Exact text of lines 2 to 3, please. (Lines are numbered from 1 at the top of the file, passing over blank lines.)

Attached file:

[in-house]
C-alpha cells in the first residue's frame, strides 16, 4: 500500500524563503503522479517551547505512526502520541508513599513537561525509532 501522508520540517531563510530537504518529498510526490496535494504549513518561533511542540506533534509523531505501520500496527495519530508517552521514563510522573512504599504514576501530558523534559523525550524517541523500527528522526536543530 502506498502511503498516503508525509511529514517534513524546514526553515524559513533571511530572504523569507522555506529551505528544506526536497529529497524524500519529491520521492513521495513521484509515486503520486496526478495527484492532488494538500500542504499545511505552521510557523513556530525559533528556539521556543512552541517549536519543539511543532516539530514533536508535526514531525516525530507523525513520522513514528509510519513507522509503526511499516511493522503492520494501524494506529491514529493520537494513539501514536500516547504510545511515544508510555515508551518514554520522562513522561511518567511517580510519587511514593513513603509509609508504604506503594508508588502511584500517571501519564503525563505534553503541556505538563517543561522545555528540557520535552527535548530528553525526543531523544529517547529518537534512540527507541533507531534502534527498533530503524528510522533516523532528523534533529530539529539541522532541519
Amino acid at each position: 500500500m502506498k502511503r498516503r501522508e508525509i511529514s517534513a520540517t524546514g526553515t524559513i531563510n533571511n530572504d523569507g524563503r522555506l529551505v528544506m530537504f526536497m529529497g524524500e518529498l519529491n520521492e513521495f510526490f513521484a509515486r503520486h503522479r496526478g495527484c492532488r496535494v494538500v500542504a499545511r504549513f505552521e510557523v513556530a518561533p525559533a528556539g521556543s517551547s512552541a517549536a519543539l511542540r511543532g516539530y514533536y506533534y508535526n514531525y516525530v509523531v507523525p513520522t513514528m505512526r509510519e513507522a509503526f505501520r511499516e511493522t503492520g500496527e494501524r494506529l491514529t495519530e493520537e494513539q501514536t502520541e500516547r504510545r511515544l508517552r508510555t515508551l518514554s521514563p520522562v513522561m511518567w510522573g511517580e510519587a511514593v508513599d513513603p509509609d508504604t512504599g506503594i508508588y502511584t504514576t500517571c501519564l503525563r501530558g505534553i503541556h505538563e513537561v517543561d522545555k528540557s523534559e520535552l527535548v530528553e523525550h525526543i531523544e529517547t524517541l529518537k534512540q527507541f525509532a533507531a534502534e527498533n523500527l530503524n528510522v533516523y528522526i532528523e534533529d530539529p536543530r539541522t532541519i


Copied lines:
C-alpha cells in the first residue's frame, strides 16, 4: 500500500524563503503522479517551547505512526502520541508513599513537561525509532 501522508520540517531563510530537504518529498510526490496535494504549513518561533511542540506533534509523531505501520500496527495519530508517552521514563510522573512504599504514576501530558523534559523525550524517541523500527528522526536543530 502506498502511503498516503508525509511529514517534513524546514526553515524559513533571511530572504523569507522555506529551505528544506526536497529529497524524500519529491520521492513521495513521484509515486503520486496526478495527484492532488494538500500542504499545511505552521510557523513556530525559533528556539521556543512552541517549536519543539511543532516539530514533536508535526514531525516525530507523525513520522513514528509510519513507522509503526511499516511493522503492520494501524494506529491514529493520537494513539501514536500516547504510545511515544508510555515508551518514554520522562513522561511518567511517580510519587511514593513513603509509609508504604506503594508508588502511584500517571501519564503525563505534553503541556505538563517543561522545555528540557520535552527535548530528553525526543531523544529517547529518537534512540527507541533507531534502534527498533530503524528510522533516523532528523534533529530539529539541522532541519
Amino acid at each position: 500500500m502506498k502511503r498516503r501522508e508525509i511529514s517534513a520540517t524546514g526553515t524559513i531563510n533571511n530572504d523569507g524563503r522555506l529551505v528544506m530537504f526536497m529529497g524524500e518529498l519529491n520521492e513521495f510526490f513521484a509515486r503520486h503522479r496526478g495527484c492532488r496535494v494538500v500542504a499545511r504549513f505552521e510557523v513556530a518561533p525559533a528556539g521556543s517551547s512552541a517549536a519543539l511542540r511543532g516539530y514533536y506533534y508535526n514531525y516525530v509523531v507523525p513520522t513514528m505512526r509510519e513507522a509503526f505501520r511499516e511493522t503492520g500496527e494501524r494506529l491514529t495519530e493520537e494513539q501514536t502520541e500516547r504510545r511515544l508517552r508510555t515508551l518514554s521514563p520522562v513522561m511518567w510522573g511517580e510519587a511514593v508513599d513513603p509509609d508504604t512504599g506503594i508508588y502511584t504514576t500517571c501519564l503525563r501530558g505534553i503541556h505538563e513537561v517543561d522545555k528540557s523534559e520535552l527535548v530528553e523525550h525526543i531523544e529517547t524517541l529518537k534512540q527507541f525509532a533507531a534502534e527498533n523500527l530503524n528510522v533516523y528522526i532528523e534533529d530539529p536543530r539541522t532541519i